Bug #21803 AUTO_INCREMENT information ignored by mysqldump
Submitted: 24 Aug 2006 8:06 Modified: 24 Aug 2006 9:59
Reporter: Giannis Tsakiris Email Updates:
Status: Can't repeat Impact on me:
None 
Category:MySQL Server: mysqldump Command-line Client Severity:S3 (Non-critical)
Version: 5.0.24-community-nt OS:Microsoft Windows (Windows)
Assigned to: CPU Architecture:Any
Tags: auto_increment, mysqldump

[24 Aug 2006 8:06] Giannis Tsakiris
Description:
When setting a starting value for an auto_increment column, when dumping the table (using mysqldump) the directive for setting the starting value is omitted.

How to repeat:
Create a sample table.

mysql> CREATE TABLE test ( id INT UNSIGNED NOT NULL AUTO_INCREMENT, PRIMARY KEY(ID)) AUTO_INCREMENT = 10000;
Query OK, 0 rows affected (0.16 sec)

Now try taking a dump of the database:

C:\Documents and Settings\Administrator>mysqldump -u root -p mydb
Enter password: **
-- MySQL dump 10.10
...
DROP TABLE IF EXISTS `test`;
CREATE TABLE `test` (
  `id` int(10) unsigned NOT NULL auto_increment,
  PRIMARY KEY  (`id`)
) ENGINE=InnoDB DEFAULT CHARSET=greek;
...

As you can see, the AUTO_INCREMENT = 10000 has gone away.
I use "mysqldump  Ver 10.10 Distrib 5.0.24, for Win32 (ia32)".

Suggested fix:
I think that the only thing you can do is editing the dump files and add the AUTO_INCREMENT directive yourself...
[24 Aug 2006 9:48] Valeriy Kravchuk
Thank you for a problem report. Sorry, but I was not able to repeat the behaviour described with 5.0.25-BK on Linux:

openxs@suse:~/dbs/5.0> bin/mysql -uroot test
Reading table information for completion of table and column names
You can turn off this feature to get a quicker startup with -A

Welcome to the MySQL monitor.  Commands end with ; or \g.
Your MySQL connection id is 1 to server version: 5.0.25-debug

Type 'help;' or '\h' for help. Type '\c' to clear the buffer.

mysql> create database mydb;
Query OK, 1 row affected (0.02 sec)

mysql> use mydb;
Database changed
mysql> CREATE TABLE test ( id INT UNSIGNED NOT NULL AUTO_INCREMENT, PRIMARY
    -> KEY(ID)) AUTO_INCREMENT = 10000;
Query OK, 0 rows affected (0.01 sec)

mysql> exit
Bye
openxs@suse:~/dbs/5.0> bin/mysqldump -uroot mydb
-- MySQL dump 10.10
--
-- Host: localhost    Database: mydb
-- ------------------------------------------------------
-- Server version       5.0.25-debug

/*!40101 SET @OLD_CHARACTER_SET_CLIENT=@@CHARACTER_SET_CLIENT */;
/*!40101 SET @OLD_CHARACTER_SET_RESULTS=@@CHARACTER_SET_RESULTS */;
/*!40101 SET @OLD_COLLATION_CONNECTION=@@COLLATION_CONNECTION */;
/*!40101 SET NAMES utf8 */;
/*!40103 SET @OLD_TIME_ZONE=@@TIME_ZONE */;
/*!40103 SET TIME_ZONE='+00:00' */;
/*!40014 SET @OLD_UNIQUE_CHECKS=@@UNIQUE_CHECKS, UNIQUE_CHECKS=0 */;
/*!40014 SET @OLD_FOREIGN_KEY_CHECKS=@@FOREIGN_KEY_CHECKS, FOREIGN_KEY_CHECKS=0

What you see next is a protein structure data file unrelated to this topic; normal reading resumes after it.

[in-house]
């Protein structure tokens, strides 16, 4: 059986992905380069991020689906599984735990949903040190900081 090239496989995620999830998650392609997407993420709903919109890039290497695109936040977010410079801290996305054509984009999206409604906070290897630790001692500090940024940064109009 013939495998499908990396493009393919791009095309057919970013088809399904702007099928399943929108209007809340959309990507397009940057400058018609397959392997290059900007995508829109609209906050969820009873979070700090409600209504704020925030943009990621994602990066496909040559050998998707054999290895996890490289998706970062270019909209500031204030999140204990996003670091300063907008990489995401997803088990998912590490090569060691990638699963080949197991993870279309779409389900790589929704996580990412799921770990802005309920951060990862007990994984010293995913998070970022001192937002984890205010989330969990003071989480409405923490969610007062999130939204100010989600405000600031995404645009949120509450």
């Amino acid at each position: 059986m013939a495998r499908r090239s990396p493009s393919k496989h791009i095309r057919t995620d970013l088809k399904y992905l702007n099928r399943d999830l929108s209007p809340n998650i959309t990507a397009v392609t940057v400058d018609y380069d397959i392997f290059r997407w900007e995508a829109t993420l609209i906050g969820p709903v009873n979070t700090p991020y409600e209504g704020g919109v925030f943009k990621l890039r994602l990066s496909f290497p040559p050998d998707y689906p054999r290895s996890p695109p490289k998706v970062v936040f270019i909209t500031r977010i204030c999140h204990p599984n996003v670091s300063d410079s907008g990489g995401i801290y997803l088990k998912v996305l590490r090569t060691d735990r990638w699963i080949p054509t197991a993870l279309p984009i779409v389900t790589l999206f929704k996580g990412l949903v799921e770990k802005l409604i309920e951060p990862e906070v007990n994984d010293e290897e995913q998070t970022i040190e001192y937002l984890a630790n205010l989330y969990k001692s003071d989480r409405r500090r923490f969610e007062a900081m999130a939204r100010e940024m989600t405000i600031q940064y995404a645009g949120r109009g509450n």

*/;
/*!40101 SET @OLD_SQL_MODE=@@SQL_MODE, SQL_MODE='NO_AUTO_VALUE_ON_ZERO' */;
/*!40111 SET @OLD_SQL_NOTES=@@SQL_NOTES, SQL_NOTES=0 */;

--
-- Table structure for table `test`
--

DROP TABLE IF EXISTS `test`;
CREATE TABLE `test` (
  `id` int(10) unsigned NOT NULL auto_increment,
  PRIMARY KEY  (`id`)
) ENGINE=MyISAM AUTO_INCREMENT=10000 DEFAULT CHARSET=latin1;

--
-- Dumping data for table `test`
--

LOCK TABLES `test` WRITE;
/*!40000 ALTER TABLE `test` DISABLE KEYS */;
/*!40000 ALTER TABLE `test` ENABLE KEYS */;
UNLOCK TABLES;
/*!40103 SET TIME_ZONE=@OLD_TIME_ZONE */;

/*!40101 SET SQL_MODE=@OLD_SQL_MODE */;
/*!40014 SET FOREIGN_KEY_CHECKS=@OLD_FOREIGN_KEY_CHECKS */;
/*!40014 SET UNIQUE_CHECKS=@OLD_UNIQUE_CHECKS */;
/*!40101 SET CHARACTER_SET_CLIENT=@OLD_CHARACTER_SET_CLIENT */;
/*!40101 SET CHARACTER_SET_RESULTS=@OLD_CHARACTER_SET_RESULTS */;
/*!40101 SET COLLATION_CONNECTION=@OLD_COLLATION_CONNECTION */;
/*!40111 SET SQL_NOTES=@OLD_SQL_NOTES */;

-- Dump completed on 2006-08-24  7:58:14
[24 Aug 2006 9:55] Giannis Tsakiris
I haven't try it on Linux, maybe the problem occurs only in Windows.
[24 Aug 2006 9:59] Giannis Tsakiris
I just noticed something interesting.
If I change the table type to MyISAM, mysqldump correctly includes the AUTO_INCREMENT = 10000 directive in the table definition.
When I use the InnoDB engine, the AUTO_INCREMENT directive vanishes.
Maybe the "bug" is specific to the InnoDB engine.
[25 Feb 2008 13:38] Jean-Michel Daviault
This happenned to me this weekend when moving my website to another server:

Tables are MyIsam

mysqldump  Ver 10.10 Distrib 5.0.27, for redhat-linux-gnu (i686)

heres the command I used to dump:

mysqldump --default-character-set=latin1 --skip-opt --skip-lock-tables --add-drop-table --quick --default-character-set=latin1 --user=nottellingyou --password=itsasecret mydbname > mydump.txt